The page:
Some properly tasty food makes the Game of Thrones-inspired immersive show Dinner is Coming an entertaining night indeed at The Vaults
Stepping into the world of immersive experiences as a reviewer can be a tricky business. Given the sums of money that can be charged and the subjectiveness of your time there, to be able to put one’s hand on one’s heart and say you should put your hand on your wallet is rife with difficulty. I had one of my all-time greatest adventures on my first trip on You Me Bum Bum Train and my one and only venture to Secret Cinema had a moment of unforgettable pure magic but ask me about value for money, for you, and I’m stumped.
Which is a long-winded way of saying you should take this review with a pinch of salt. Although you won’t need to add any salt because the cooking here at Dinner is Coming is really, really good. If you’ve been wondering what you should eat for dinner look no further! Designed and prepared onsite by Chavdar Todorov, Steven Estevez and their team, this is the kind of meal that comes close to justifying the ticket price alone. I always thought life was too short to roast a cauliflower but not any more, the slow-cooked lamb shoulder is melt-in-your-mouth delicious and yet somehow it is the salad that I remember the most – courgette, lettuce, beetroot and peas in a pesto-flecked dressing that makes every ingredient truly sing. Continue reading “Review: Dinner is Coming, The Vaults”
“He couldn’t speak. But he could play Tchaikovsky”
You may or may not remember the case of The Piano Man, a dishevelled gentleman found washed up on the Kent coast who for four months was utterly silent, baffling those trying to help him rediscover who he was and what had happened to him. Opting to examine this story and to devise an original piece of theatre out of it, AllthePigs reflect and refract the events through a contemporary prism, finding their own route into the strange world of Andreas Grassl as he eventually turned out to be. Delving back into his recent personal history to suggest the impact a traumatic split with his boyfriend might have had on his emotional health, exploring the differing ways that the press and the medical establishment treated him whilst nothing was known, going off at a tangent to hear current thinking on how the brain works in relation to memory and identity, they come at the tale from all angles.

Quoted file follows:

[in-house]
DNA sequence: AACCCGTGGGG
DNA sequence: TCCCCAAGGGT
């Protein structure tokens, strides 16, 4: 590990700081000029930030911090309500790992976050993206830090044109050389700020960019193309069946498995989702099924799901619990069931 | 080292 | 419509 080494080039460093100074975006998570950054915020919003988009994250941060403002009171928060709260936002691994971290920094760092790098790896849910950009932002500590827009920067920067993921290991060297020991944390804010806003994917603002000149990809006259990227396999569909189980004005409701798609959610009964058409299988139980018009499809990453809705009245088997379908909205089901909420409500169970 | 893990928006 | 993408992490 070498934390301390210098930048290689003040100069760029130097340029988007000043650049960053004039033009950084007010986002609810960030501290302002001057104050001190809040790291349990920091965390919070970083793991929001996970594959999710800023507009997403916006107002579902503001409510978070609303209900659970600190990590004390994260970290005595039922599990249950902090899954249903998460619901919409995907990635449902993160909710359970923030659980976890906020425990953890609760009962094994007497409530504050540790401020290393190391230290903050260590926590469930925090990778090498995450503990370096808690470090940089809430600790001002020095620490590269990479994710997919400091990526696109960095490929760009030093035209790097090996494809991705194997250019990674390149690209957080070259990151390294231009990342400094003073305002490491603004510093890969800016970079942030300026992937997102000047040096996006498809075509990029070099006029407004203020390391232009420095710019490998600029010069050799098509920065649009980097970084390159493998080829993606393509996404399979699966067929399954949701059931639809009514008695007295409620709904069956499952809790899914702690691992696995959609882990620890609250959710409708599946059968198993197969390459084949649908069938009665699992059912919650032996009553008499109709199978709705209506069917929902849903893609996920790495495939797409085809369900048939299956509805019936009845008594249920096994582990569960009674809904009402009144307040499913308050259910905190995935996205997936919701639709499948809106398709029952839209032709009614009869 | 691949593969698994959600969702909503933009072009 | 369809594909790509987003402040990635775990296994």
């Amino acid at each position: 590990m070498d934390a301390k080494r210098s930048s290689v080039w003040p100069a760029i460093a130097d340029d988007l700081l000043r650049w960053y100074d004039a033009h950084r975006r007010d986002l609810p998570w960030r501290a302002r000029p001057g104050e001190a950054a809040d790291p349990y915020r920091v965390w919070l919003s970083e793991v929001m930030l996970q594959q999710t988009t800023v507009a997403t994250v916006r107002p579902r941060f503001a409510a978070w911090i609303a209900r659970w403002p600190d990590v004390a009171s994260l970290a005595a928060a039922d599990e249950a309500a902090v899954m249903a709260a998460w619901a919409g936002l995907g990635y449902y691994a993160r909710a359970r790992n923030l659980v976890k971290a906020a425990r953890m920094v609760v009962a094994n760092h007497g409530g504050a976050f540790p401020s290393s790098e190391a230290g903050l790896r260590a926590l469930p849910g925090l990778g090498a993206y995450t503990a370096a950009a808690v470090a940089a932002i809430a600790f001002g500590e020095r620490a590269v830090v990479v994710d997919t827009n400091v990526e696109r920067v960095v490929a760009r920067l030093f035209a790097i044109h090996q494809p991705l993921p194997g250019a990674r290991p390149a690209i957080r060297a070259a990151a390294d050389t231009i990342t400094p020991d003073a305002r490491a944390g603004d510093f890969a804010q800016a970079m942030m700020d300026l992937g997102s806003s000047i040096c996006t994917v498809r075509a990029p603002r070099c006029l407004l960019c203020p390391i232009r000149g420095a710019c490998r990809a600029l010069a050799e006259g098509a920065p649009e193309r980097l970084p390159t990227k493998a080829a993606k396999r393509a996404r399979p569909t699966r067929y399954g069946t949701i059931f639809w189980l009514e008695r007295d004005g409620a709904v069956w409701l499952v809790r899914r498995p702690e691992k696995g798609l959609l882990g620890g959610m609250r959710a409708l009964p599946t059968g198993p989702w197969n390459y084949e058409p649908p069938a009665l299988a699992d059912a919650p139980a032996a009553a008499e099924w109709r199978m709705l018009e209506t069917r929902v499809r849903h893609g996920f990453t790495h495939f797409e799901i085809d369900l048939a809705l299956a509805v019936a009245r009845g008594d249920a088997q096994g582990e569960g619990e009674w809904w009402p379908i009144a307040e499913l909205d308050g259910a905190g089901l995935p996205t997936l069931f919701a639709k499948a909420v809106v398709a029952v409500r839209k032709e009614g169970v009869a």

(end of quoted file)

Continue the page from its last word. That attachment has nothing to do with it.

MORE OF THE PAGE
Director Sam Carrack has done an excellent job in working the devised nature of the show into something more organically fluid, providing connective tissue for the constituent parts. Angelo Paragoso’s expressive movement work has a powerful impact when it pulls the whole company together to evoke feelings of helplessness and loss of control, but it is equally compelling when depicting the intimacy between Andreas and his lover. A neat parallel is drawn between being blinded with a surfeit of scientific terminology in a lecture about the brain and being overwhelmed by medical professionals all keen to solve the latest mystery. And scattered as these segments are, they rarely feel disjointed due to these criss-crossing links which bind them into an often beguiling piece of theatre which possesses a gentle but insistent power, even when it converses in German. Continue reading “Review: The Piano Man, New Diorama”